I have been in the I.T industry for 6 years, but saw at least 3 failed projects (not my fault :cool.
But bad management, no VERY BAD management. Second company I joined had a product. The specs changed each day, (the little piece of paper with hand drawing was the spec). The client "managed" the project scope etc. There were no "set" specs, they would change each time by the client. So while you worked on 1 page, 2 pages would come back for changes bec the client wanted the changes (and the deadline still stayed the same).
We had to work overtime, weekends to make "deadlines"/changes (and the project wasn't even near completion). So after 3 months at the company I and another programmer left. Last time I heard the company went bankrupt..
3rd company I joined managed to get a big contract for a rewrite of an application. They told the client , 1 YEAR. After the year, we were only 17% complete. but management wanted to go by the "book". We had to have 5 layers before you reach the database. Took you about 4 times longer to code 1 page than normal 3 tier development. When we mentioned this to management, they told us to STFU it was promised to client and we must deliver
1 year later...
Now I sit in the almost the same position again . Boss can code a little, so he thinks EVERYTHING is possible. You can design a system that let BUSINESS USERS "code".. without coding, but they can still code . Again NO Specs, each meeting with the boss he adds new "features" (which he sees on the internet). I can see the red flags already, and I'm already thinking about jumping ship, because I can see only problems (and I'm a very positive person by nature).
shut the f up
i think the 'f' stands for firetruck
someone get this guy mirc
Now I see said the blind man ...
My response to STFU is BFD ...
big furry dog ...
Having perused the responses, I find my fingers itching to send my own little opinion. :-)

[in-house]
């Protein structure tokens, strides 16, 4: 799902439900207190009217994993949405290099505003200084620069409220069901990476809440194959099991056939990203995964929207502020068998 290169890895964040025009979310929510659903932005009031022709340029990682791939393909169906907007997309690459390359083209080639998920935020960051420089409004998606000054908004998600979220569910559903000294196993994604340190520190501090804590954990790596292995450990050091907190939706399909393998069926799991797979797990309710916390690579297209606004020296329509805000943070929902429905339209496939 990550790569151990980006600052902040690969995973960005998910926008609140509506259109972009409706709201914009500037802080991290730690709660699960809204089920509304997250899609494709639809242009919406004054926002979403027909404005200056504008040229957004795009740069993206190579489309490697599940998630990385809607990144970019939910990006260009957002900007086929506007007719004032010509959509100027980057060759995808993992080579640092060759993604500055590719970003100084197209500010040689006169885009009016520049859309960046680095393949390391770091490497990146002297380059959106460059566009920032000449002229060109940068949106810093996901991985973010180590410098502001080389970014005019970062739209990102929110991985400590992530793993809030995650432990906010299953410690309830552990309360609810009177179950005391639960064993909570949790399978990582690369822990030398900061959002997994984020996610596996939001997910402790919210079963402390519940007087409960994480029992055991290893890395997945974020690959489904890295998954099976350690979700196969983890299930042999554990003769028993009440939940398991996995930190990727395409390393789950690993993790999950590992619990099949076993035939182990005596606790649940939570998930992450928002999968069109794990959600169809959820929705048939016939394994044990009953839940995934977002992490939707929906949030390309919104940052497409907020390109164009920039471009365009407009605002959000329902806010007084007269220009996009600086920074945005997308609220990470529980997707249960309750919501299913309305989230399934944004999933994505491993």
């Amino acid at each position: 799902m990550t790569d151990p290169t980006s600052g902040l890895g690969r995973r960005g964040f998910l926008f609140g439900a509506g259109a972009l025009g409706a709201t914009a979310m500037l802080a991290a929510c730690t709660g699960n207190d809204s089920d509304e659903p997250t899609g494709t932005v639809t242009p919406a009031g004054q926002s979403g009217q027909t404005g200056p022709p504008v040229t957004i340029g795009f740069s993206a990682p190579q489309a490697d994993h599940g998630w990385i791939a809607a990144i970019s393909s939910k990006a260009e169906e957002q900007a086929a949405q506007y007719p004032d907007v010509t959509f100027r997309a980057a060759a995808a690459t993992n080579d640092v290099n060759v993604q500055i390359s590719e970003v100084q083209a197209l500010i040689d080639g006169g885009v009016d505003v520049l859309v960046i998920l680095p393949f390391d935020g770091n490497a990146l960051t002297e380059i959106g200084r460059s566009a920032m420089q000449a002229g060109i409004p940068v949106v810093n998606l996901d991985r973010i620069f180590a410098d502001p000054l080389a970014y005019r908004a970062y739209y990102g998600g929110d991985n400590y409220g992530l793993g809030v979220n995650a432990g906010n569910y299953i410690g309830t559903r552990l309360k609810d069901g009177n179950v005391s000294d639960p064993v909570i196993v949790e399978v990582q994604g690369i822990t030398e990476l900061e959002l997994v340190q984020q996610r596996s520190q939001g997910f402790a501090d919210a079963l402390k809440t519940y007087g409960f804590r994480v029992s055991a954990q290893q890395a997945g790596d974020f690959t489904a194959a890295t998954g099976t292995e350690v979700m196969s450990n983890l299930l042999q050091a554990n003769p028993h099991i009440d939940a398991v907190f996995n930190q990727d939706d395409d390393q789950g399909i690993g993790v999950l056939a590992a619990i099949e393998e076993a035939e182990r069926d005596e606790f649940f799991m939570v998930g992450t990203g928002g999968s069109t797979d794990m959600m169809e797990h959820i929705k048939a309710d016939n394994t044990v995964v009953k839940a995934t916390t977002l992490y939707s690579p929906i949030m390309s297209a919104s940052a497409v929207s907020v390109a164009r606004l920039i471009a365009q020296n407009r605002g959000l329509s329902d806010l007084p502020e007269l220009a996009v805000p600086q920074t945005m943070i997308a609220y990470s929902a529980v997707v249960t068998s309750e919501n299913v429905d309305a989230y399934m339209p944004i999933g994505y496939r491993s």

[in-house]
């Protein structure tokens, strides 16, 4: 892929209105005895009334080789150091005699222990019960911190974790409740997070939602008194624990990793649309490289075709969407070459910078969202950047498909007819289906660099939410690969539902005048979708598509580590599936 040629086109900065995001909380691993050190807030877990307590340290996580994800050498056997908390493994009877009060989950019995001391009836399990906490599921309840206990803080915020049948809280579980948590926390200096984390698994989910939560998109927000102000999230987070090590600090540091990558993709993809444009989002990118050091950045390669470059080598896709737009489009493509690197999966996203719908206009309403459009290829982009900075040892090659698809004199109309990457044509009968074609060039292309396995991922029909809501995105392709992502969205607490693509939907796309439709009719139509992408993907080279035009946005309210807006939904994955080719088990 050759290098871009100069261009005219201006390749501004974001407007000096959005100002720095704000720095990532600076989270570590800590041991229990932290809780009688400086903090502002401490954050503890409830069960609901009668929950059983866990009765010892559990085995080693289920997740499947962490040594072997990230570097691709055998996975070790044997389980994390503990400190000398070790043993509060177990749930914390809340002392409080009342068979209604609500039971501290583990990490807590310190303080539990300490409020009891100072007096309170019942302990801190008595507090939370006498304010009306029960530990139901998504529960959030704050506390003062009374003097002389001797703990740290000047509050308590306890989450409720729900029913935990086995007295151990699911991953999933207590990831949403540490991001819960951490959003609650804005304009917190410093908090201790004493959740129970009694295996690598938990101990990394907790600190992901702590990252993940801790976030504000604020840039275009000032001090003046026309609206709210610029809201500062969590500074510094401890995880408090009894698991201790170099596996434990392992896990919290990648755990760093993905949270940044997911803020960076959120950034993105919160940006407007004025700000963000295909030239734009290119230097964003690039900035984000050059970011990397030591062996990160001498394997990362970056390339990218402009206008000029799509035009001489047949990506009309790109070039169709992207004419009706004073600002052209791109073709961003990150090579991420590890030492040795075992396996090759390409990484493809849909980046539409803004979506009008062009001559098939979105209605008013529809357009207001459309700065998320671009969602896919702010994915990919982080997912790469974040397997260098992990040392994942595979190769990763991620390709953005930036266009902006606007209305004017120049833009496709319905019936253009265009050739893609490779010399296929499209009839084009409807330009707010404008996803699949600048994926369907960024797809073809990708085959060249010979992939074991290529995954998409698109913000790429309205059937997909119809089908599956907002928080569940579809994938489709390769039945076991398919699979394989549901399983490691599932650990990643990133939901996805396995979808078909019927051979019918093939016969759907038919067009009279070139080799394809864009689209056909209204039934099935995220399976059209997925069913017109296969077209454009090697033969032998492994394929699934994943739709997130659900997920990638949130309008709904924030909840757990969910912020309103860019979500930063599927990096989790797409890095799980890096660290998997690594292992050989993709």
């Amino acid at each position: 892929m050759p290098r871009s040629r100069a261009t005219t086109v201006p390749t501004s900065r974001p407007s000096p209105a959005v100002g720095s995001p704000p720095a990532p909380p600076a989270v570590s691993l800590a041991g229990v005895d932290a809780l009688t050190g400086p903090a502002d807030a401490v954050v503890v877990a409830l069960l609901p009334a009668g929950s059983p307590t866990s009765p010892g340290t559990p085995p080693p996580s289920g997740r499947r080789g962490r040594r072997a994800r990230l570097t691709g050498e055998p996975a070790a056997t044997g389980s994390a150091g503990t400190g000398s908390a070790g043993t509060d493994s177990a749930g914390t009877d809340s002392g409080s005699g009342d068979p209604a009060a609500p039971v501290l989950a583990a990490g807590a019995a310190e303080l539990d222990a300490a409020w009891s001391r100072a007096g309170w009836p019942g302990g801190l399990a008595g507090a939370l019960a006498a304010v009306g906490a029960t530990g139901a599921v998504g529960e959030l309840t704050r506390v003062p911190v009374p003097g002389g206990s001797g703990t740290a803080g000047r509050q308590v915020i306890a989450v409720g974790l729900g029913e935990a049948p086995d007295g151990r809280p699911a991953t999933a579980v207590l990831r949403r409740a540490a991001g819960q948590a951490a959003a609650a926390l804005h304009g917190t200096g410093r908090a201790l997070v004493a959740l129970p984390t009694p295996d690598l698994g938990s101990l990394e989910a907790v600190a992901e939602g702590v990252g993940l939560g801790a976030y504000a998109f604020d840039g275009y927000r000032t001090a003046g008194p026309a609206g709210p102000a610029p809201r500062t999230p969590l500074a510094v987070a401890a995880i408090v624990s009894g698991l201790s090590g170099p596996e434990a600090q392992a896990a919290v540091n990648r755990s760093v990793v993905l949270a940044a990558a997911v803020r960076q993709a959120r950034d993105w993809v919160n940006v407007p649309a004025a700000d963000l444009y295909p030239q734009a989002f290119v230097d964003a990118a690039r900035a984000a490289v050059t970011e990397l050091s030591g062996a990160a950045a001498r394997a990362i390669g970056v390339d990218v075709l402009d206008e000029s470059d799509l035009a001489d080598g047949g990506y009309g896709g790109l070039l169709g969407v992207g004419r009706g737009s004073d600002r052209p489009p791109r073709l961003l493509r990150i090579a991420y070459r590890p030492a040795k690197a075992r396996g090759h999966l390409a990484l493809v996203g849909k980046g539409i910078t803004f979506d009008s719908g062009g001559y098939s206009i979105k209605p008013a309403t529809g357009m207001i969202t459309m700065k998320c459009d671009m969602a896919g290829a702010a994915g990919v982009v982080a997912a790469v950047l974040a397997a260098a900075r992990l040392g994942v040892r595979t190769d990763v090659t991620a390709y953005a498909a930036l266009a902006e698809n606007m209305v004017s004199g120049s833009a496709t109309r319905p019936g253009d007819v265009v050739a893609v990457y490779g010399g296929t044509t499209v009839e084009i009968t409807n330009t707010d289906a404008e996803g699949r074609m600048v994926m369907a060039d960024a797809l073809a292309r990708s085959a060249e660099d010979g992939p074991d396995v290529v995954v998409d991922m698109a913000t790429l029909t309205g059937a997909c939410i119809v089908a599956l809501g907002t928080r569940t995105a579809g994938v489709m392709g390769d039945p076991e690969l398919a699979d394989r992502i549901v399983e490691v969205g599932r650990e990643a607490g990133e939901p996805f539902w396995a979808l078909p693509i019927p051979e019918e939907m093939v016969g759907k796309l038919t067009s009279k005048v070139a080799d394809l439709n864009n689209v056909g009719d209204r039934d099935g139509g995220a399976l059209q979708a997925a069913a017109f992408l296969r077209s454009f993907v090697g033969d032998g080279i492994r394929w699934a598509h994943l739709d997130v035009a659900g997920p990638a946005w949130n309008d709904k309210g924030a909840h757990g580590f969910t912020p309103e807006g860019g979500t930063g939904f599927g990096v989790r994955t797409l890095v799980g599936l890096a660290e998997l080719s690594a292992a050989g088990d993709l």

I live in a different world (non-IT) and have been investigating for a couple of years what exactly is the problem with software development. I knew I didn't have what I needed, but was curious as to why. Books don't have the answers. So I launched into some mini-development projects just to find answers. I didn't care so much whether they failed or were successful, but rather wanted to understand clearly what were the factors in play.
What I think I discovered is a HUGE opportunity. To oversimplify, failure is largely due to lack of preparation or resources (a subset of preparation). It doesn't matter who should have or didn't prepare. Blame is useless. But analysis can be very productive.
Management often does not understand the needs of technical people. Good technology lives in the realm of mind-numbing detail, with no shortcuts. So I see opportunity for management-type people to spend enough time and do enough homework to truly understand techies and speak their language. To fail to do that costs millions. To not understand that it costs millions and not discern the need for thorough, non-glamorous preparation is to identify oneself as unqualified for the position.
Technical people, on the other hand, often underestimate the complexity of what is needed (in my observations). They think that a good design can be derived from a board meeting where domain experts tell them what they need. That's like telling an aeronautical engineer that you need an airplane that can take off, fly, and then land. What kind of mess would you get with that kind of detail? So the developers go merrily off, make something that takes off, flies, and lands. But the user is wholly unimpressed.
This is where scope creep and change requests come from. I would argue that the user, including domain experts, are entirely unable to tell the developers what they need in the same way a pilot can't tell an engineer how to make a plane. The pilot knows when he sees what he wants and has what he wants, but is unable to articulate that in sufficient detail prior to starting work on the plane.
So what's the solution? Tiny, incremental, functioning prototypes. I know the industry mantra is to make prototypes as quickly as possible with no real code behind them. I understand the expense of putting a lot of time there. But being a "domain expert" in my own little world, I can tell you that from the time I designed a screenshot that I thought was "just right" until I really had a screenshot that WAS just right, was anywhere from 10 to 50 revisions average. Reason: you can't tell if it's "just right" until you actually use it in the real environment where it's proposed to live. It's surprising what surfaces that is good or bad about a screenshot when you're actually using it in real life. This means it connects to real data.
This would likely apply more to very complex work processes, not necessarily applicable in every situation. But most of the easy stuff is already done, leaving the more complex processes still to do. So much for my thoughts!!